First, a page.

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Lynda Birke and Jo Hockenhull

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Lynda Birke and Jo Hockenhull

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Lynda Birke and Jo Hockenhull

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Lynda Birke and Jo Hockenhull

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Lynda Birke and Jo Hockenhull

Many living with companion animals hope for “good relationships” based on trust, mutuality, and cooperation. Relationships develop from mutual actions, yet research often overlooks nonhumans as mindful actors within relationships. This is a study of horse/human dyads, using multimethod approaches intended to include horses as participants. We ask: can “good relationships” be observed, especially when the pair know each other well? We studied familiar/unfamiliar pairs, negotiating simple obstacles, to explore qualities of cooperation between pairs. Interviews with human participants elicited perceptions of horses’ “personalities” and reactions. We analyzed video recordings of interactions and also showed them to external observers. We identified differences in attention, tension and coordination: familiar pairs were more coordinated, mutually attentive, and less tense, and they showed less resistance. That is, some relationships displayed discernible qualities of “working together.” We cannot know nonhuman animals’ experiences, but knowing how they behave says something about their agency within interspecies relationships.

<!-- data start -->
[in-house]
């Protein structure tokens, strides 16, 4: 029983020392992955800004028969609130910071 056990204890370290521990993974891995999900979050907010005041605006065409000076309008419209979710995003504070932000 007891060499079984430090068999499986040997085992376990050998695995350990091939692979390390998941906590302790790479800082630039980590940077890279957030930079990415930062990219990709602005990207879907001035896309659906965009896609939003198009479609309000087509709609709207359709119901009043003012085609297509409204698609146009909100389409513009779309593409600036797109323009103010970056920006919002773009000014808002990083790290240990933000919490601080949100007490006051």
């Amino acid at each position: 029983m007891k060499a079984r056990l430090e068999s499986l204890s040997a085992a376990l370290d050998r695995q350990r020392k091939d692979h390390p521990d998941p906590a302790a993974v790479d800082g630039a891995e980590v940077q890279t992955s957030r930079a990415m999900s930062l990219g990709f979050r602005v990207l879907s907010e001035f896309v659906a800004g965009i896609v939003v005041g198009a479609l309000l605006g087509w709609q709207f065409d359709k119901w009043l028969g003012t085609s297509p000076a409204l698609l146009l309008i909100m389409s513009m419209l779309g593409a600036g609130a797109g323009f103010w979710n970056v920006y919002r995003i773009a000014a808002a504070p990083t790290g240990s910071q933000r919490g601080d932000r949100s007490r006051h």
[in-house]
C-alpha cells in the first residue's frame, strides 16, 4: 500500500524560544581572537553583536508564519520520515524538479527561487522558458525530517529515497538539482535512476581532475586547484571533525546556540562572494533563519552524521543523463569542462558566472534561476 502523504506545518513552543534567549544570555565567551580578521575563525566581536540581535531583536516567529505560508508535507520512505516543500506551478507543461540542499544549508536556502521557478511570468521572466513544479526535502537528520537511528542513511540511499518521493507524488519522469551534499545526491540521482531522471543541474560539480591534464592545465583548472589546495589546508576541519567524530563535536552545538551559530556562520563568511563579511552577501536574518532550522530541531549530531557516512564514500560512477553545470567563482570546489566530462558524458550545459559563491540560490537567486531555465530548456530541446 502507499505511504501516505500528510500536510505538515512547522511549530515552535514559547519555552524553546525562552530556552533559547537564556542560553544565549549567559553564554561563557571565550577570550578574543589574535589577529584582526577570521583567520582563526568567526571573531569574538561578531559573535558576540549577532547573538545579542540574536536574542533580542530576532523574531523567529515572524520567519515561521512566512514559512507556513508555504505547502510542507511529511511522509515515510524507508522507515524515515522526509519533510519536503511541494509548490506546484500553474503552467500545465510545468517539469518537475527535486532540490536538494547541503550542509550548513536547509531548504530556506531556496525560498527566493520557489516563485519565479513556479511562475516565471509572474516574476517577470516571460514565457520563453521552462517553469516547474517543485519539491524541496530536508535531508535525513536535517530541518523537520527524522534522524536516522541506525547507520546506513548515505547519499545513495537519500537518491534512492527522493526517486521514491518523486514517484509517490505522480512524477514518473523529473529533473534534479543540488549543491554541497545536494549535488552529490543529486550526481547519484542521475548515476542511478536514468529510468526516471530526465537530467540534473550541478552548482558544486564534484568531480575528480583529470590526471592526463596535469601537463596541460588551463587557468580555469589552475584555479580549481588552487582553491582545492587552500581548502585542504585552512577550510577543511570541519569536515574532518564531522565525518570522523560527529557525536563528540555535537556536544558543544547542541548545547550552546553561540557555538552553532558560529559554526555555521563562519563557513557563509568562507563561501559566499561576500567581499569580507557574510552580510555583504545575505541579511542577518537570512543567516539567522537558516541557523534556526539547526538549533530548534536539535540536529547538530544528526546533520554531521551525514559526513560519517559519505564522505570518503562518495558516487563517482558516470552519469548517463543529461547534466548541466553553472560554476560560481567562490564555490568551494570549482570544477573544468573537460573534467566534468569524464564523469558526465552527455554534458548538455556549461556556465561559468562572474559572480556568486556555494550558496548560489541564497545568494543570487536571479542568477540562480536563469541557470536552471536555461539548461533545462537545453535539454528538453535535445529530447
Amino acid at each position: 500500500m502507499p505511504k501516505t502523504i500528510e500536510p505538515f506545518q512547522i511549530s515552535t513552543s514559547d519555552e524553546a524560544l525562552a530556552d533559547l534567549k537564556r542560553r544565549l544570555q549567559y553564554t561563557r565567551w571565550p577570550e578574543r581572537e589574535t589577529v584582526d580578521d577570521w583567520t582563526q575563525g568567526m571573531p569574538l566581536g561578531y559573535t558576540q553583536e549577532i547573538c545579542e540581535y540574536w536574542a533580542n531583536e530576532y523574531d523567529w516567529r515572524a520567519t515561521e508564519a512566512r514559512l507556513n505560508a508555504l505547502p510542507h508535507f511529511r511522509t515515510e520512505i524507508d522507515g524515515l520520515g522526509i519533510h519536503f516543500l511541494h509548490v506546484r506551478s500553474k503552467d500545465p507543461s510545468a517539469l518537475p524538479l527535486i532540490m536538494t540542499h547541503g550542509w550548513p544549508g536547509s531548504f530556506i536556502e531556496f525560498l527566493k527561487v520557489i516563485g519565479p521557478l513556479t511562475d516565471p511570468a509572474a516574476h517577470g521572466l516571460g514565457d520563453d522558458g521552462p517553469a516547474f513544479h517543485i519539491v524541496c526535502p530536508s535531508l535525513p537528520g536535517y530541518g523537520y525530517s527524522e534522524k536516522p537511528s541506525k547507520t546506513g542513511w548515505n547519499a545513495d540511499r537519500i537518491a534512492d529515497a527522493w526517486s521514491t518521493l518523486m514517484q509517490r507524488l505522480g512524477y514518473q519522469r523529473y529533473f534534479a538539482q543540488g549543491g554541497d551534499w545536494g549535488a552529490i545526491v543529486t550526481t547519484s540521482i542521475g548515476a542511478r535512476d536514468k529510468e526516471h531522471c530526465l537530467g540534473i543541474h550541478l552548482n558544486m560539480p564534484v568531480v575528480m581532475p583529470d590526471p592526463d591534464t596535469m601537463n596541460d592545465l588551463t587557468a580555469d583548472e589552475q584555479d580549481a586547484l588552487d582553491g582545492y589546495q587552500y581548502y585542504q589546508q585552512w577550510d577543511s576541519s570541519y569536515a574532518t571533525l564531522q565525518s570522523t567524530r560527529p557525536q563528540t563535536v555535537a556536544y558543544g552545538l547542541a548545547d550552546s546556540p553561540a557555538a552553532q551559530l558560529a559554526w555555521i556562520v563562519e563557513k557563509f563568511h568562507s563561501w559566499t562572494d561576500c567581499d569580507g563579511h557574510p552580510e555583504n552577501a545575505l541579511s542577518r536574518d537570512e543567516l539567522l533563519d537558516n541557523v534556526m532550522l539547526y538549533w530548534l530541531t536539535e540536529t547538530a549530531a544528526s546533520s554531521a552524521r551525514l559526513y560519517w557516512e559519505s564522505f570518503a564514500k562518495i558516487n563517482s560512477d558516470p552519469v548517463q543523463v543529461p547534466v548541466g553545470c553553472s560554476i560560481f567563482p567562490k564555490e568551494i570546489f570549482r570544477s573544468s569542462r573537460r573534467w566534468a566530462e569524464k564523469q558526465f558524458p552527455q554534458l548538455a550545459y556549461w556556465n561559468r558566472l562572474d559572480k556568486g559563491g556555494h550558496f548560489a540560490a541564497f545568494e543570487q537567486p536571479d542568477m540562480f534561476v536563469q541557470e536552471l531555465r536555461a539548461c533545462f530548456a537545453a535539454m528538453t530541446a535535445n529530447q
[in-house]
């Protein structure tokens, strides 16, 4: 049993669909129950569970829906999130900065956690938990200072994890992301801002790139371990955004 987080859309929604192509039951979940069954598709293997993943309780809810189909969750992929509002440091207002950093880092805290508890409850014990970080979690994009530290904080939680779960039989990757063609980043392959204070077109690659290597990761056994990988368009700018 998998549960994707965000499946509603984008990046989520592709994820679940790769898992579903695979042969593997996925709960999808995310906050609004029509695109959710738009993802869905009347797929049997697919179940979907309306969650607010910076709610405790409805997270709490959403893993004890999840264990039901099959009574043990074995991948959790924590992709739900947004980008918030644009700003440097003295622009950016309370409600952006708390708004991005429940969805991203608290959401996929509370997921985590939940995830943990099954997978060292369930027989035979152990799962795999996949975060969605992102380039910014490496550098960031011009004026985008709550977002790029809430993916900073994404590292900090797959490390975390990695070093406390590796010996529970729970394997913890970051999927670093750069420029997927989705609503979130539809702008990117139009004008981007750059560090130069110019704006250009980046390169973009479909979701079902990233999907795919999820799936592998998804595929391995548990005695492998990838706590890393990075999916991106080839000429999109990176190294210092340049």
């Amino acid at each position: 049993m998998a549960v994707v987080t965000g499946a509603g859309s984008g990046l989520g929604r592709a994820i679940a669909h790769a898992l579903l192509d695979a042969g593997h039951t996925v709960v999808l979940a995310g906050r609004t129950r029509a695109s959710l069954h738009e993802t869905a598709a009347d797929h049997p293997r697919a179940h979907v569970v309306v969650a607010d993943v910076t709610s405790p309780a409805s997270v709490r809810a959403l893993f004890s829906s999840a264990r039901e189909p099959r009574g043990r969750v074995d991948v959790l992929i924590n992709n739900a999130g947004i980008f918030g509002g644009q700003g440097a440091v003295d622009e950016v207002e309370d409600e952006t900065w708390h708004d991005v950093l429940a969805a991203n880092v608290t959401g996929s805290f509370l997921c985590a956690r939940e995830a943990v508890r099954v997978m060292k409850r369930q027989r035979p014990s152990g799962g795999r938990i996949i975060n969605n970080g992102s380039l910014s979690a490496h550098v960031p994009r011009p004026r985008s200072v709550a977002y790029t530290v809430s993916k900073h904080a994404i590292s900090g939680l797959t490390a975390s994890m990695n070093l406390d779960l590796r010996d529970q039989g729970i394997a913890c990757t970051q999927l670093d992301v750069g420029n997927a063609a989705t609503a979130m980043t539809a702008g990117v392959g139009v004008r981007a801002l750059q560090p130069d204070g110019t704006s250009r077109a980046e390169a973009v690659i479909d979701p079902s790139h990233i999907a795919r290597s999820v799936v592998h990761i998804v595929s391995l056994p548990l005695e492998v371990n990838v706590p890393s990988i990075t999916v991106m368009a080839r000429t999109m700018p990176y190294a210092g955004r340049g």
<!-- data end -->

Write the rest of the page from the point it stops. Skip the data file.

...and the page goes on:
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Crossing Boundaries

Investigating Human-Animal Relationships

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Edited by Lynda Birke and Jo Hockenhull

Many people feel strong bonds with nonhuman animals, and these relationships are central to much emerging scholarship in human-animal studies. Yet to study relationships is not straightforward; research often focuses on how humans affect animals or vice versa rather than on the relationships themselves. Partly, this is a consequence of the history of disciplinary divisions, particularly between natural and social sciences. In this book, contributors from a wide range of disciplinary backgrounds reflect on the methodological challenges they face, and how they go about studying relationships between people and animals. The book provides fascinating insights into how research on human-animal relationships can rise to the challenges of interdisciplinarity, and help us to understand the animals with whom we bond.